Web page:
Of the 17 included axillary lymph nodes, histological examination confirmed that n = 10 were infiltrated with invasive ductal breast carcinoma and n = 7 were without metastatic deposits. All lymph nodes with metastatic deposits that were included in the study had macro-metastases. The 10 lymph nodes with cancer infiltration had a weight of (4.1±3.3) g (mean ± standard deviation), and a diameter of (24±6.8) mm. The lymph nodes without malignancy had a weight of (0.6±0.4) g, and a diameter of (14±4.3) mm. The malignant lymph nodes had a significantly higher weight and larger diameter than the non-malignant lymph nodes (p = 0.015 and p = 0.005, respectively).

All of the 10 metastatic lymph nodes had a longest diameter that was above 10 mm, which is the criterion for considering the lymph node suspicious of malignancy on CT. Two lymph nodes were however close to 10 mm with the longest diameter of 12 and 13 mm respectively, which could be within the range of measurement inconsistence on CT images, and the lymph nodes could be considered non-malignant on conventional CT or not be detected at all.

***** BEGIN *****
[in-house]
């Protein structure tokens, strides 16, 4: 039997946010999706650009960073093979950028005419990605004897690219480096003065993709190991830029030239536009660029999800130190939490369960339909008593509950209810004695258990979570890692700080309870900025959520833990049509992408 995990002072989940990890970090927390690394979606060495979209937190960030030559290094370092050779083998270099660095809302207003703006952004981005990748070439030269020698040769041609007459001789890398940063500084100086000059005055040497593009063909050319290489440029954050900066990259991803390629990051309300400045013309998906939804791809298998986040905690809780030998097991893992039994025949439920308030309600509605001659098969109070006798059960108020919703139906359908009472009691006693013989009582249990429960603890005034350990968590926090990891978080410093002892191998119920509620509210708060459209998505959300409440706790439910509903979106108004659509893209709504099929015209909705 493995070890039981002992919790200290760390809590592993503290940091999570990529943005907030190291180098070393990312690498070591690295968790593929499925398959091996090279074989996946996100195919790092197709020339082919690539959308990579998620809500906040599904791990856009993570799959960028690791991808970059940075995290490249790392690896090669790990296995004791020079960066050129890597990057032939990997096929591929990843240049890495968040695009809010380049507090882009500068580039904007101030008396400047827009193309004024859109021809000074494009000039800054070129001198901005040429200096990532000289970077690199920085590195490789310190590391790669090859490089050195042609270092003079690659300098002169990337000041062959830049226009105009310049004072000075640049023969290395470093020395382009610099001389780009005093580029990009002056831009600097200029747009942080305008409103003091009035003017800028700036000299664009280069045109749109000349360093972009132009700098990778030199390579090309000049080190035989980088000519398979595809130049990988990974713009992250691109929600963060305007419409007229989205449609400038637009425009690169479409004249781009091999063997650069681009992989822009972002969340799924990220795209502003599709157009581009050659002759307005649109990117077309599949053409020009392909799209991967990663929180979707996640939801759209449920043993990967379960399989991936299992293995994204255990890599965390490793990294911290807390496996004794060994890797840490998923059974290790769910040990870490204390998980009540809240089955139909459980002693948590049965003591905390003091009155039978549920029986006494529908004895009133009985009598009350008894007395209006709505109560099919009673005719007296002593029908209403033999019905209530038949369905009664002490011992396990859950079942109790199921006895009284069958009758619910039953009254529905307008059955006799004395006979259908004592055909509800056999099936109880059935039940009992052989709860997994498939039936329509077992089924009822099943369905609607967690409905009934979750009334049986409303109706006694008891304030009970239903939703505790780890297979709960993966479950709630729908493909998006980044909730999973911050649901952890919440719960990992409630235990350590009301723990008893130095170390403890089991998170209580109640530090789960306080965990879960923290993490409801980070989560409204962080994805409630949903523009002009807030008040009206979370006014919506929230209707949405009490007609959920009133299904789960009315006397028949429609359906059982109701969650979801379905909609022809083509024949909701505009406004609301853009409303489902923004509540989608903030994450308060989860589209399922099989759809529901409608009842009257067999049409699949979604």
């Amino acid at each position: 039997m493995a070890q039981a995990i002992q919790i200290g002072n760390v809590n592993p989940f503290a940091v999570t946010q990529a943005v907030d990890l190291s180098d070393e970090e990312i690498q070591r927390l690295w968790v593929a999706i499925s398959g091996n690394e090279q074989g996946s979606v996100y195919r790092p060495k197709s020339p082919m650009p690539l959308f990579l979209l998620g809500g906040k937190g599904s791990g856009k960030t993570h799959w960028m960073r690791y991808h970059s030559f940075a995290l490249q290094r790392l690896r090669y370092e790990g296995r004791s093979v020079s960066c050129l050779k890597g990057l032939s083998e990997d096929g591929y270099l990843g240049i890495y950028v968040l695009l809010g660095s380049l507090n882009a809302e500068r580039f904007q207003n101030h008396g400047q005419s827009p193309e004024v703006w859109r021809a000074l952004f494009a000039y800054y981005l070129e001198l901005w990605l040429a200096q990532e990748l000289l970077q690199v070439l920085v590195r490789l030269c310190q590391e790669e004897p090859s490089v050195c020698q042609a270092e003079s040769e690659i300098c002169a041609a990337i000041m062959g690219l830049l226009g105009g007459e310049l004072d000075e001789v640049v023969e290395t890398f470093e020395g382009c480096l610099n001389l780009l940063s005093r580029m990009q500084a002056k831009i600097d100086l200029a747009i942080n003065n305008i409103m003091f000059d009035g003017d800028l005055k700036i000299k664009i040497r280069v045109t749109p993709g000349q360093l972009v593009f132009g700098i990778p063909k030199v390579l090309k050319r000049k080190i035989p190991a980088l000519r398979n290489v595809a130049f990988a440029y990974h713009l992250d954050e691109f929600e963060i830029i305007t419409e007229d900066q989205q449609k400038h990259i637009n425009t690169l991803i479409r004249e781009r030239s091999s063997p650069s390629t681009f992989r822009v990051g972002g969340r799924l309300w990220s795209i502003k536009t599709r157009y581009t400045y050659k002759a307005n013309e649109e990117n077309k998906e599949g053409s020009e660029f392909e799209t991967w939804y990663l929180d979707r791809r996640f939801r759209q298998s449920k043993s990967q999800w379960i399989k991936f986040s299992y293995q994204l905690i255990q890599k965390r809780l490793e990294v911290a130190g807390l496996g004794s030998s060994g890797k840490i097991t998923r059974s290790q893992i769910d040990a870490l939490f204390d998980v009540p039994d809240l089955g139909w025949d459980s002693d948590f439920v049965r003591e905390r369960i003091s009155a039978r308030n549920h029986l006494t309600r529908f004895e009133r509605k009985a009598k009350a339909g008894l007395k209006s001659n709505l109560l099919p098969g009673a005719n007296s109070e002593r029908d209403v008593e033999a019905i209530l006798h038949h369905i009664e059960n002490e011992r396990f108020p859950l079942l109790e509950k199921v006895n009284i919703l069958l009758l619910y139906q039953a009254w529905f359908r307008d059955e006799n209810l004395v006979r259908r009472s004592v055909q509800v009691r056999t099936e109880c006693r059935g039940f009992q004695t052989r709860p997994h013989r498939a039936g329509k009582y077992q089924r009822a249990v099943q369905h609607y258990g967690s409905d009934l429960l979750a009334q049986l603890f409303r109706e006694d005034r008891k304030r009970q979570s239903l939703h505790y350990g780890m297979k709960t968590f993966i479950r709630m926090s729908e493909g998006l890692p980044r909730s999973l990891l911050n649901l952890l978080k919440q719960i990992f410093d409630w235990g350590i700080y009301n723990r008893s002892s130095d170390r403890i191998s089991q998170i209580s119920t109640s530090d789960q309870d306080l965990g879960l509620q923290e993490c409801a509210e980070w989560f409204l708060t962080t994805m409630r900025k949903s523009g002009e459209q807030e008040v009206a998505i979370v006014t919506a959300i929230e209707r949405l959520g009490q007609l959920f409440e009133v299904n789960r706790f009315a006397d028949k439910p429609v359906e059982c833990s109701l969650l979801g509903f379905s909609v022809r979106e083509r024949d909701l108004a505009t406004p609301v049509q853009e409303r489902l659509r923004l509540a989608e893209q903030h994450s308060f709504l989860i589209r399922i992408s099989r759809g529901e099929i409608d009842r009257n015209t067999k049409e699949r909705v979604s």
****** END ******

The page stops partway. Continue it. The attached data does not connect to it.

The raw data and image reconstruction was carried out by experts in x-ray physics. The final images were analyzed by two experts in nuclear medicine and both the physicists and the physicians were blinded to the diagnosis of the lymph nodes. Each of the 2 experts in Nuclear Medicine who analyzed the images had 1 false positive result and no false negative results. The false positive sample was however different for the two experts. Thus, the inter-observer agreement was 88% (15 of 17 lymph nodes) for classification of the lymph nodes as malignant or benign. The diagnostic sensitivity of the image analysis was 100% and the specificity was 87%. The positive predictive value was 91% and the negative predictive value was 100%. The features that were characteristic of the benign lymph nodes, were an ordered structure with clearly visible lymphoid follicles (see figure 2 upper panels), whereas the malignant lymph nodes had features such as calcification, changed morphology, and a general disorganized appearance. From the example in figure 2 (lower panels) the border between the cancer-infiltrated and the non-infiltrated part of the lymph node can be seen with a clear gray level difference (cancer infiltration lighter) due to the changed density of the tissue caused by the cancer infiltration.